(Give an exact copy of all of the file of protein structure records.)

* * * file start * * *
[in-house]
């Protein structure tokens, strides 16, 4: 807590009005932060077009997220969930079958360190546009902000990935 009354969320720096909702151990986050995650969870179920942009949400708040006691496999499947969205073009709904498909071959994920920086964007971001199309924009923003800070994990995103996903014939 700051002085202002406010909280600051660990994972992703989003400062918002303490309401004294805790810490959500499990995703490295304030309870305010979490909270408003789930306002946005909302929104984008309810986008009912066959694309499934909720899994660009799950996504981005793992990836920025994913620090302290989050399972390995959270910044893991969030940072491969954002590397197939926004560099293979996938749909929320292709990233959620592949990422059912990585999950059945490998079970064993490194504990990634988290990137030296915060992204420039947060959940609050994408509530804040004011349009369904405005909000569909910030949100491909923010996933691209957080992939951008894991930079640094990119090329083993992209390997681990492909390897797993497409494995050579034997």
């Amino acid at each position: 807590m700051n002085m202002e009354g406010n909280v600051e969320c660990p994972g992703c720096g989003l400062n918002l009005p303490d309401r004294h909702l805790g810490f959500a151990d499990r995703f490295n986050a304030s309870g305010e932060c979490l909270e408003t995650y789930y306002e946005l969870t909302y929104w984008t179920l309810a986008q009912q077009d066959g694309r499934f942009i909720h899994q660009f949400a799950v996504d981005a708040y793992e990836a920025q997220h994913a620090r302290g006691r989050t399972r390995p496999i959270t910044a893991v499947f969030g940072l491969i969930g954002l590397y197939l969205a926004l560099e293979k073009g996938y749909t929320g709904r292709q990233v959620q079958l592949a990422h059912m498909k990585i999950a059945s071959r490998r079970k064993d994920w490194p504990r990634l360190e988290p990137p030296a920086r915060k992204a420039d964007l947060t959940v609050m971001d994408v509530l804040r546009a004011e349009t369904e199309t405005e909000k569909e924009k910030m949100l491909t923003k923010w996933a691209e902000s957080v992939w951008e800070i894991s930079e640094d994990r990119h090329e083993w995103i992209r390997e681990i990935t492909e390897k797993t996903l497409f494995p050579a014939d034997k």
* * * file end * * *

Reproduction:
[in-house]
């Protein structure tokens, strides 16, 4: 807590009005932060077009997220969930079958360190546009902000990935 009354969320720096909702151990986050995650969870179920942009949400708040006691496999499947969205073009709904498909071959994920920086964007971001199309924009923003800070994990995103996903014939 700051002085202002406010909280600051660990994972992703989003400062918002303490309401004294805790810490959500499990995703490295304030309870305010979490909270408003789930306002946005909302929104984008309810986008009912066959694309499934909720899994660009799950996504981005793992990836920025994913620090302290989050399972390995959270910044893991969030940072491969954002590397197939926004560099293979996938749909929320292709990233959620592949990422059912990585999950059945490998079970064993490194504990990634988290990137030296915060992204420039947060959940609050994408509530804040004011349009369904405005909000569909910030949100491909923010996933691209957080992939951008894991930079640094990119090329083993992209390997681990492909390897797993497409494995050579034997």
């Amino acid at each position: 807590m700051n002085m202002e009354g406010n909280v600051e969320c660990p994972g992703c720096g989003l400062n918002l009005p303490d309401r004294h909702l805790g810490f959500a151990d499990r995703f490295n986050a304030s309870g305010e932060c979490l909270e408003t995650y789930y306002e946005l969870t909302y929104w984008t179920l309810a986008q009912q077009d066959g694309r499934f942009i909720h899994q660009f949400a799950v996504d981005a708040y793992e990836a920025q997220h994913a620090r302290g006691r989050t399972r390995p496999i959270t910044a893991v499947f969030g940072l491969i969930g954002l590397y197939l969205a926004l560099e293979k073009g996938y749909t929320g709904r292709q990233v959620q079958l592949a990422h059912m498909k990585i999950a059945s071959r490998r079970k064993d994920w490194p504990r990634l360190e988290p990137p030296a920086r915060k992204a420039d964007l947060t959940v609050m971001d994408v509530l804040r546009a004011e349009t369904e199309t405005e909000k569909e924009k910030m949100l491909t923003k923010w996933a691209e902000s957080v992939w951008e800070i894991s930079e640094d994990r990119h090329e083993w995103i992209r390997e681990i990935t492909e390897k797993t996903l497409f494995p050579a014939d034997k």